Community Colleges Cater to the Need for Real World Experience


While higher education used to be primarily concerned with giving students the opportunity to simply build knowledge, there has been a shift in recent years toward providing students with real-world skills relevant to their intended job fields. Community colleges have been at the heart of this change, helping students identify their career goals and build job experience so they graduate as more marketable employees.

Importance of Building a Career Path

According to the American Association of Community Colleges, the average community college student was 28 years old as of 2014, and the 2016 trends show similar data. Many of these students have been in the workforce already and are using their studies to further their professional development or prepare for a complete career change. Community colleges in many states are accommodating these goals by requiring students to complete internships and take part in other real-world experiences as part of their classes. This may range from formal internships at a company in the student’s chosen career field to class projects that force the student to interview experts or create solution proposals for common problems in their fields. By completing these tasks, students are able to build resumes of relevant work experience – and build networking relationships with possible future employers – before they even graduate.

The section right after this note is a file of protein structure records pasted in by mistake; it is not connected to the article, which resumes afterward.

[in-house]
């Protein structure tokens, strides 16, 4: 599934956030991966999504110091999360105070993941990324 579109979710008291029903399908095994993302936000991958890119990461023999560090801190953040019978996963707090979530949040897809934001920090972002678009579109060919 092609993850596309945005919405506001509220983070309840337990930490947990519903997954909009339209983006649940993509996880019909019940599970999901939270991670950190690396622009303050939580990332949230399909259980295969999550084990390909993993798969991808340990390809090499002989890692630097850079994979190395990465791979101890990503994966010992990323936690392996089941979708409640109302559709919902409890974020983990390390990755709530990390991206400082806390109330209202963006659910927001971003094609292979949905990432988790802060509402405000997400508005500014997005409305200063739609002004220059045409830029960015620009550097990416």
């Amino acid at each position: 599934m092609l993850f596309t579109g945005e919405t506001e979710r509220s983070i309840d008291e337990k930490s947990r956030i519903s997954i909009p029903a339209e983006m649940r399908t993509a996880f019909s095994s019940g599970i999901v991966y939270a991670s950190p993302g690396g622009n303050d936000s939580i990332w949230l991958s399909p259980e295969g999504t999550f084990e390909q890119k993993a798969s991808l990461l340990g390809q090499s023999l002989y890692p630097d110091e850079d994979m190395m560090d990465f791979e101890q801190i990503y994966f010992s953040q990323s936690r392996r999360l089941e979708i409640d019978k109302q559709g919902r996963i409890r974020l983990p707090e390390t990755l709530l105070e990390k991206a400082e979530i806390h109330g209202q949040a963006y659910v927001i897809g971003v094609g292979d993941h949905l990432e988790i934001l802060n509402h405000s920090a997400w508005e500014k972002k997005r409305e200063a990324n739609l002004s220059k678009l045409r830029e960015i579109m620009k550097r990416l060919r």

How Community Colleges Are Taking Action

Another way community colleges are helping students develop their career paths is by implementing directed program pathways that help students complete their classes and get the degrees they need as quickly as possible, without changing majors several times or wasting their time (as well as their tuition money) taking classes they don’t need. These pathways center around helping students begin their college education with a clear idea of their academic and career goals, and often focus on advising efforts. This helps students graduate more quickly, meaning fewer student loans and less debt to pay off after graduation.

When students are able to move through their degree programs and find a job within their chosen industries in an efficient and cost-effective manner, they are more likely to value their community college experience as time and money well spent.

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